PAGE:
At the recent Paris Fashion Week, there was only one party to be seen at: L’Oréal’s supermodel-studded extravaganza, and Style was there. Our head of fashion witnesses the backstage preparations and meets the brand’s dynamic president
In a grand set of rooms overlooking the River Seine in Paris, a tiny make-up artist stands on tiptoe, her hand reaching upwards. She is trying to touch up Karlie Kloss’s lipstick, but she may as well be attempting to feed a giraffe. I think she might need a ladder. Amazonian doesn’t quite cut it with Kloss: 6ft 1in of ballet-honed elegance, she is supernaturally poised. She is also supernaturally friendly, on account of her upbringing in St Louis, Missouri, where having a snooty attitude wouldn’t get you anywhere. Kloss is the kind of girl who brings homebaked cookies onto set, then writes code in her downtime, and when she flashes her full-beam smile, there is only one word to describe it: wow!
No wonder L’Oréal Paris signed her up as a spokesmodel in 2014. Otherworldly yet utterly approachable, she’s exactly the kind of woman you need to sell £20bn worth of cosmetics a year. L’Oréal, the maker of Elnett hairspray and the RevitaLift anti-ageing skincare products and the company behind the famous catchphrase “Because I’m worth it”, is the biggest beauty brand in the world, topping the BrandFinance 50 Most Valuable Cosmetics Brands league table for the third year running. It’s easier to list the countries where you can’t buy its products (Greenland, Papua New Guinea and North Korea), than the 130 countries where you can (including Angola, Somalia and Madagascar).
Cyril Chapuy, the brand’s dynamic president, says the job is not as simple as selling lipsticks in Azerbaijan. “We want to redefine self-confidence today,” he proclaims. And he has found a new way to do that. Later this month, L’Oréal will be one of the first brands in the world to test shoppable Instagram. Tap on a tagged product and the price will come up, tap the “shop now” tag and you can buy direct from L’Oréal’s website. “It will be a game-changing moment,” says the fresh-faced executive, who admits to trying many of the brand’s skincare and haircare products himself.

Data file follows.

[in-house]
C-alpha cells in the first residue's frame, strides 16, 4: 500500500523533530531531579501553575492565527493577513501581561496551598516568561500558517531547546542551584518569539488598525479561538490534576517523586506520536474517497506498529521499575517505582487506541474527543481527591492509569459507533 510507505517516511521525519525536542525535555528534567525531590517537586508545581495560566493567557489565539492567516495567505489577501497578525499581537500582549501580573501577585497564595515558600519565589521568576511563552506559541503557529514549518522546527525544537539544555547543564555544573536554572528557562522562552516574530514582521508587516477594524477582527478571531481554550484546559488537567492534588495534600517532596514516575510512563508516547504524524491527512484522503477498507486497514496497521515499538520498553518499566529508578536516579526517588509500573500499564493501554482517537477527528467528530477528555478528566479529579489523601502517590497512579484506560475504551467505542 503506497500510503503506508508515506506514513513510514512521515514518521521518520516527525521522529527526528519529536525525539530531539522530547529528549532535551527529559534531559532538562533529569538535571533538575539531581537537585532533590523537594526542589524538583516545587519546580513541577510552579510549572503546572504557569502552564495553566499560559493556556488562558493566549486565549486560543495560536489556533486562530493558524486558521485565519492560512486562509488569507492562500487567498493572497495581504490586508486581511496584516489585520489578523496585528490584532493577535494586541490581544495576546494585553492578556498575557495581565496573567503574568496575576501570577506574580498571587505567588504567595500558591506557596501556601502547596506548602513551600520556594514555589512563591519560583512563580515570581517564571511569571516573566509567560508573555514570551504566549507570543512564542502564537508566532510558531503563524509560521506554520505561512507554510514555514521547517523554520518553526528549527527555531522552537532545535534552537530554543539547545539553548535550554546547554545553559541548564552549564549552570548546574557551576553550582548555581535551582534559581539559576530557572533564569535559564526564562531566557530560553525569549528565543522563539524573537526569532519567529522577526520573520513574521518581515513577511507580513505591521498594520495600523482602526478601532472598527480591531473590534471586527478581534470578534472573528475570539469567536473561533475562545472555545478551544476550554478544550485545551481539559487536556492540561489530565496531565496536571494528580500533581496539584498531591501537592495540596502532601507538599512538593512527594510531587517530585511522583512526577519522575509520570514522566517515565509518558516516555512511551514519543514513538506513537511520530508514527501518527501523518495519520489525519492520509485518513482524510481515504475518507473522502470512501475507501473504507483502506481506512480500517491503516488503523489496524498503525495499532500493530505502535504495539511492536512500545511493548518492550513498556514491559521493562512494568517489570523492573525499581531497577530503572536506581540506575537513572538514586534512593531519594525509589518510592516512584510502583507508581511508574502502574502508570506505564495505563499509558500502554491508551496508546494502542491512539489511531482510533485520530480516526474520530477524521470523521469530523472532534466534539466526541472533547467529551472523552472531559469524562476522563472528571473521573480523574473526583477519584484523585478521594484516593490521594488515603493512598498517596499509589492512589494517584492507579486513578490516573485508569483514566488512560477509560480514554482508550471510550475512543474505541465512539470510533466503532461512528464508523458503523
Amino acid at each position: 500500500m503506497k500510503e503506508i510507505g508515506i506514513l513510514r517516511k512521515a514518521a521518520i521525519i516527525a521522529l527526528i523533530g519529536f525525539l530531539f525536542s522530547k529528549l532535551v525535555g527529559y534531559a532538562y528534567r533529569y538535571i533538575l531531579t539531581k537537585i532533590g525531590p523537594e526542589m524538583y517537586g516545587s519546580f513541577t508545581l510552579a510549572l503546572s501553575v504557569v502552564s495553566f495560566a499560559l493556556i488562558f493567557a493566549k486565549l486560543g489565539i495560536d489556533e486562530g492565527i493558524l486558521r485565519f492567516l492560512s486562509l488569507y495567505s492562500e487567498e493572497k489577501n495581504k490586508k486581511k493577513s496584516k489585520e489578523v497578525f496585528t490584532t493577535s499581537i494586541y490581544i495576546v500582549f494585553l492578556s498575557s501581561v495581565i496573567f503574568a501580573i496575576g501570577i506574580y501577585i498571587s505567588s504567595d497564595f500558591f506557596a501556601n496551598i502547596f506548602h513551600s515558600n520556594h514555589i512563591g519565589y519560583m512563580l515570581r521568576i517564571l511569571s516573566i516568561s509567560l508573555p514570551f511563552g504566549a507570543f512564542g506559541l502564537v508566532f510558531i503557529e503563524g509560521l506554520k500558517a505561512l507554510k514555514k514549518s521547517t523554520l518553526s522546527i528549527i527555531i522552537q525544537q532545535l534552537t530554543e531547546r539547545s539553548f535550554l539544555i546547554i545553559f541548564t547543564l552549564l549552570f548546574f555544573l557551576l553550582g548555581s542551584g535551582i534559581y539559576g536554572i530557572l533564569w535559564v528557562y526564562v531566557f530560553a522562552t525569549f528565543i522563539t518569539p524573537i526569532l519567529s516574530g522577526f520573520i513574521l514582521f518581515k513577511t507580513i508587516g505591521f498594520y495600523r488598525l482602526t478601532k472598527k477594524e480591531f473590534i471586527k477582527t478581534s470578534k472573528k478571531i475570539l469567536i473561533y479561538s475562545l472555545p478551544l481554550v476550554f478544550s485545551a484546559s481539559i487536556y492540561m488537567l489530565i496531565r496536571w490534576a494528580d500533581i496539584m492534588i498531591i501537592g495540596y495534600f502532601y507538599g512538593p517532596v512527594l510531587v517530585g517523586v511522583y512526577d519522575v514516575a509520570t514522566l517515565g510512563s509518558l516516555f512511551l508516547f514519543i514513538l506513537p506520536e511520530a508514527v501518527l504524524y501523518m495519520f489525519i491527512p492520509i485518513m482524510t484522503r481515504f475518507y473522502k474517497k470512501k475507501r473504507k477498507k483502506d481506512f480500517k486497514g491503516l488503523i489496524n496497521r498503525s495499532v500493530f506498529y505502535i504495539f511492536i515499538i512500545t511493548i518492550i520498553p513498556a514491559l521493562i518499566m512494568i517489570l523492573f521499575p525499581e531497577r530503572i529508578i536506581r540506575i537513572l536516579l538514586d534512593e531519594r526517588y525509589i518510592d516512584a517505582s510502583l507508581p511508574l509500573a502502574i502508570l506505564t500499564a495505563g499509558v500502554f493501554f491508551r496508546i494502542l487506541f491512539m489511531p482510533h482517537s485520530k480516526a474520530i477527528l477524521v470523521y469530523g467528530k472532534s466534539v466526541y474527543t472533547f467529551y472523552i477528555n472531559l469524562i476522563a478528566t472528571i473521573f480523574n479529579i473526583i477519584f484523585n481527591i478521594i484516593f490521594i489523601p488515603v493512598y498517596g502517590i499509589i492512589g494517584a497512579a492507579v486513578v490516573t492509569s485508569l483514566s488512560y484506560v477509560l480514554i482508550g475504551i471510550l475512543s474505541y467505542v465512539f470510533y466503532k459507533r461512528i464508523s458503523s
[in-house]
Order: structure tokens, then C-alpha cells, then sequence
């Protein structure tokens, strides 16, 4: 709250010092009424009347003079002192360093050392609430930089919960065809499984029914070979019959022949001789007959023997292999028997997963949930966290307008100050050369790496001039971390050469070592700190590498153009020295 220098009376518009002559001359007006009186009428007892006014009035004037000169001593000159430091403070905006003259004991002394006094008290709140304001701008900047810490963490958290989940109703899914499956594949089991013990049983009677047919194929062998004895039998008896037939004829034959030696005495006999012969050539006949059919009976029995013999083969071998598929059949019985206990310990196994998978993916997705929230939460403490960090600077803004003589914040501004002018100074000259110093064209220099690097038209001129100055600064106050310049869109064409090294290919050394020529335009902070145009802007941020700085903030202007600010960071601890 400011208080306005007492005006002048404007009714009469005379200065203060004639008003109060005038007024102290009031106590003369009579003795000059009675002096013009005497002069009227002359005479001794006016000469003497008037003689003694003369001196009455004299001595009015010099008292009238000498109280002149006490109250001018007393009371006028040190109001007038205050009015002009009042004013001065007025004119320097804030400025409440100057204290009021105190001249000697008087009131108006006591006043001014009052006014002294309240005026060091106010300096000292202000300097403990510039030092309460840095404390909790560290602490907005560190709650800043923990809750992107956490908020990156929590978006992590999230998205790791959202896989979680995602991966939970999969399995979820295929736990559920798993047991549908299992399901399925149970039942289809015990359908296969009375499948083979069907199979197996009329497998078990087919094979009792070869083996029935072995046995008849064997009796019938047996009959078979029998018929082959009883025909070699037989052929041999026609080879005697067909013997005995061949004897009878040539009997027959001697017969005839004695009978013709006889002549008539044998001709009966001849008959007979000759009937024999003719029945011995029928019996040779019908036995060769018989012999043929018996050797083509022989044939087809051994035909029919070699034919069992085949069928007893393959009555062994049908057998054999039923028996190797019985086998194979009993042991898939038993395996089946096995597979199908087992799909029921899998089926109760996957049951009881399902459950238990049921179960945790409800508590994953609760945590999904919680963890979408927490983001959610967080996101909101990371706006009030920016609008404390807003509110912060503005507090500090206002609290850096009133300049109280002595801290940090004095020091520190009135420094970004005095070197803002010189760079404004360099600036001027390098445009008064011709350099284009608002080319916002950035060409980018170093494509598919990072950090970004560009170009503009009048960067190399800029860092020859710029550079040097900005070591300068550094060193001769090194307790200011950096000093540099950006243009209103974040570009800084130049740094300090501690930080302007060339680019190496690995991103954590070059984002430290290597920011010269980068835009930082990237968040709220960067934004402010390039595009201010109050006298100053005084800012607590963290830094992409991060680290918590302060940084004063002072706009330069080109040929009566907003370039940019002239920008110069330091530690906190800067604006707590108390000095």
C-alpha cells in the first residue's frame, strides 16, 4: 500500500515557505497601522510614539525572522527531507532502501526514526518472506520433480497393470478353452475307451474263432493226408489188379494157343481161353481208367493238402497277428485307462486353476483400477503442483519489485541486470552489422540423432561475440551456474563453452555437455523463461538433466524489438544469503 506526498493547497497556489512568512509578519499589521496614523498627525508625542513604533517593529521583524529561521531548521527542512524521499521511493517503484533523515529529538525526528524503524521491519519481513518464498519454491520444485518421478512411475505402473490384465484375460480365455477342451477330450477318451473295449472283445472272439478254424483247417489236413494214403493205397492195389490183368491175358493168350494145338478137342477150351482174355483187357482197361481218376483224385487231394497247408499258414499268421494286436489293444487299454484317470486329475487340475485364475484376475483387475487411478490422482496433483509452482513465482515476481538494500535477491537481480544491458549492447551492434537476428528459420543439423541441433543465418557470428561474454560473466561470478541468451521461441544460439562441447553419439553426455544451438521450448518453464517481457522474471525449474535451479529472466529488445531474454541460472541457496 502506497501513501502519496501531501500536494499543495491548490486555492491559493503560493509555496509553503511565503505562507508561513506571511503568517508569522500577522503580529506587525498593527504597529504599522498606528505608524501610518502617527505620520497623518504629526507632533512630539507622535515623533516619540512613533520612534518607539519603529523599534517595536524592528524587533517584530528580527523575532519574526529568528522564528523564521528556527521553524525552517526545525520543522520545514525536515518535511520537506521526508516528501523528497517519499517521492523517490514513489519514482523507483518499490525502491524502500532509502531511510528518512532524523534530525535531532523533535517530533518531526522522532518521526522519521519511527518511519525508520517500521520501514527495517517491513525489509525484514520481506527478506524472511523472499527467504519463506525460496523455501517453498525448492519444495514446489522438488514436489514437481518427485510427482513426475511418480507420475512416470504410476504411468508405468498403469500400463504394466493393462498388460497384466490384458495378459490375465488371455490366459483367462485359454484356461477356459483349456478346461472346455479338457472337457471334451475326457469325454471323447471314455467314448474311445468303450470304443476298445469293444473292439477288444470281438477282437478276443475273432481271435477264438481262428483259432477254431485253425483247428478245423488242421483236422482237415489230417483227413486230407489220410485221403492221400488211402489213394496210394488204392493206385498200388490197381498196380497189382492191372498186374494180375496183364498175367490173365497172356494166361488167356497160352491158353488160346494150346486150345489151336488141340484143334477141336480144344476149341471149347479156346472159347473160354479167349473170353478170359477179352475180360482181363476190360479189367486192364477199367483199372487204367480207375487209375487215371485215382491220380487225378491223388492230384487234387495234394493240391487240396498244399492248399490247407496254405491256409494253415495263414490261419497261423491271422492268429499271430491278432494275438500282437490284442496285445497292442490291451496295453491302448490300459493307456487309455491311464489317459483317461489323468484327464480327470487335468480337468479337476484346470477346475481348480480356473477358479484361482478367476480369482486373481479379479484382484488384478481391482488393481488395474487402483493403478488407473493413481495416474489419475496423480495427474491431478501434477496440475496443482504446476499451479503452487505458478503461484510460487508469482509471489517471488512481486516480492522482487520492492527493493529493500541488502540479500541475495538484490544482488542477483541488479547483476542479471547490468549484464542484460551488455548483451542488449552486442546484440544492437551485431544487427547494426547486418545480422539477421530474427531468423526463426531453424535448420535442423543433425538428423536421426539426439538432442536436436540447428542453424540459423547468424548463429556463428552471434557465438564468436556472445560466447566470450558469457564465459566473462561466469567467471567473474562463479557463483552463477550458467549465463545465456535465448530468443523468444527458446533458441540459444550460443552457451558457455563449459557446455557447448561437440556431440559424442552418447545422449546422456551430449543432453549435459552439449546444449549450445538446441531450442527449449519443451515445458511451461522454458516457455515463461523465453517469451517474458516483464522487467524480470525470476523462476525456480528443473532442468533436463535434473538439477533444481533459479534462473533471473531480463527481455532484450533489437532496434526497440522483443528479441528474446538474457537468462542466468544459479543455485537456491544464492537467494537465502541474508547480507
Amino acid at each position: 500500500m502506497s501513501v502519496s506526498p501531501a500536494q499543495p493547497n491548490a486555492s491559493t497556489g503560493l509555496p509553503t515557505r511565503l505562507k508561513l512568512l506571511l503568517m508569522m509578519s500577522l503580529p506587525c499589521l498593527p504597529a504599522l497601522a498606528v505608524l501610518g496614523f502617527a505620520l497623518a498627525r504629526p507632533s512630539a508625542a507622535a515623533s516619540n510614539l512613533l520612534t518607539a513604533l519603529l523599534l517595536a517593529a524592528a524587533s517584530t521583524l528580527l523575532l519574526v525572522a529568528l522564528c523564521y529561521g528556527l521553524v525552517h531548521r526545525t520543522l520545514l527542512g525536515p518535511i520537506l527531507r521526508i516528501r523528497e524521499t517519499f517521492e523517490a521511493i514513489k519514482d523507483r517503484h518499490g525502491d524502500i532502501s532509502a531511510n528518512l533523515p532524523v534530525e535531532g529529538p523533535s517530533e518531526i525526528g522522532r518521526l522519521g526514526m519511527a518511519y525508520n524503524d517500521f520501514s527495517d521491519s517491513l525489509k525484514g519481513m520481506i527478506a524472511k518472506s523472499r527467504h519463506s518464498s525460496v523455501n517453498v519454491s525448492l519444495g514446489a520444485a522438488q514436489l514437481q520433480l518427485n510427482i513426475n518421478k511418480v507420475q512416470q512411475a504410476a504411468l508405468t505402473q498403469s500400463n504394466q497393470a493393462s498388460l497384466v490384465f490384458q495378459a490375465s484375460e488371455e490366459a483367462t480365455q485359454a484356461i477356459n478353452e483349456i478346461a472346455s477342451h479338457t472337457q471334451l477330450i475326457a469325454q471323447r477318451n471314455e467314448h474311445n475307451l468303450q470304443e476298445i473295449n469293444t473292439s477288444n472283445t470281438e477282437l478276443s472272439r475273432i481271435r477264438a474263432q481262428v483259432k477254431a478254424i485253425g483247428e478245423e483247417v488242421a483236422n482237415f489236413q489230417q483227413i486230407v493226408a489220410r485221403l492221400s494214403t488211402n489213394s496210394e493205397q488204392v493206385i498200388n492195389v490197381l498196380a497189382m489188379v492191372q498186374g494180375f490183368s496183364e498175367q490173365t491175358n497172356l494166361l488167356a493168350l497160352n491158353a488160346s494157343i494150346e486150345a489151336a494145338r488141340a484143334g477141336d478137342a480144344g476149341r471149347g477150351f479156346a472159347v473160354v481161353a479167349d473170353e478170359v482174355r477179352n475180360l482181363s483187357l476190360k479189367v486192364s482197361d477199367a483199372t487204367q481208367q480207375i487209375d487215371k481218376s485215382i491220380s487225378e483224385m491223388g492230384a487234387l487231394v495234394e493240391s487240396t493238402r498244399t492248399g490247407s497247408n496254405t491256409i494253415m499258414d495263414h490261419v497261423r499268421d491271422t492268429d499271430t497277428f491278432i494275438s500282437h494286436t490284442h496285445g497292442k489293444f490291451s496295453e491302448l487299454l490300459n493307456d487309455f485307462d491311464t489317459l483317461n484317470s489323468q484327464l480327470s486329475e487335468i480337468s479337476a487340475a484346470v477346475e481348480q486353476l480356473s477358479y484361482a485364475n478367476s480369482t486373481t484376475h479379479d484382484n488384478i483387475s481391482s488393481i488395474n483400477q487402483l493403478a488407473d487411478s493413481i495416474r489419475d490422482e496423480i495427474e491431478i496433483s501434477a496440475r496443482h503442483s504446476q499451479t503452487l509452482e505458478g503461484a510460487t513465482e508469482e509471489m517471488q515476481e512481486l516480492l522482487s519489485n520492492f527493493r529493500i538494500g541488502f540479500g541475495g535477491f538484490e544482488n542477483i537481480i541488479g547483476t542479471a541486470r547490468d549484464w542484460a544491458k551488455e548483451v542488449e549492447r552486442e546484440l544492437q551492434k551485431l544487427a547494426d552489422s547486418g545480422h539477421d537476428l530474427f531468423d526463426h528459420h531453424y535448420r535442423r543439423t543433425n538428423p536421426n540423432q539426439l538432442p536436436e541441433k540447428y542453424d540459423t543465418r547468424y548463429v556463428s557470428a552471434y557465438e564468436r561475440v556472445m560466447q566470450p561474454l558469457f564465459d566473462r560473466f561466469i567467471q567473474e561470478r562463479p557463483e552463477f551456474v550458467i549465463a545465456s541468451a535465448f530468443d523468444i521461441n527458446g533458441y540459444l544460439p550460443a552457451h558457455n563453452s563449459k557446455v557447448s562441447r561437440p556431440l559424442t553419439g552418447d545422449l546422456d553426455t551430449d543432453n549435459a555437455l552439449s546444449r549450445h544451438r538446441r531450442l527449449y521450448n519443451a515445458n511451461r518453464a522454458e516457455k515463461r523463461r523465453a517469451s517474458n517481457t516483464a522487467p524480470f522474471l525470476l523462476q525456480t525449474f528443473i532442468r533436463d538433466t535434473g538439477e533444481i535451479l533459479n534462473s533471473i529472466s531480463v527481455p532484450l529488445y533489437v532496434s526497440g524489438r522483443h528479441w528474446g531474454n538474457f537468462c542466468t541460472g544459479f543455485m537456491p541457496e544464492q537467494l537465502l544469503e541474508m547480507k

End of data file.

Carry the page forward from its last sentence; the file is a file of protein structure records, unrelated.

The preparations I’m witnessing are for L’Oréal’s Gold Obsession-themed Paris Fashion Week party. A twice-yearly bash, it brings together as many of the brand’s high-profile faces from around the globe as possible. There are 35 spokesmodels from 15 different countries. Jane Fonda, its oldest ambassador at 78, can’t make it, but “pregnant” Cheryl Cole, 33, is on her way. Backstage at the party venue, the diverse line-up of spokesmodels ready themselves for the photoshoots that are happening in quick succession. The Ethiopian Liya Kebede arrives in jeans, but emerges moments later in a teeny Grecian-style gown. Barbara Palvin, the Hungarian beauty who may or may not be dating Lewis Hamilton (a face of L’Oréal’s men’s line), hobbles through, trying not to smudge her freshly done toenail polish, and someone is telling Kloss to show the “glitter inside”.
Ellen von Unwerth is shooting the statuesque British redhead Alexina Graham. As the squelchy disco music plays, she crawls like a cat, makes cute bunny ears with her fingers and swishes her lavish ponytail. Then it’s time for a group shot. Suddenly there is the unmistakable rumble of high heels on parquet as they come en masse: Lara Stone, Doutzen Kroes, Natasha Poly, Kristina Bazan, Bianca Balti, Luma Grothe, the bleach-blonde South Korean superstar Soo Joo Park, China’s most famous model, Xiao Wen Ju, and Kloss. They pass by in a gossiping gaggle of hairspray and glitter. It’s like the migration of the wildebeest, but much, much prettier.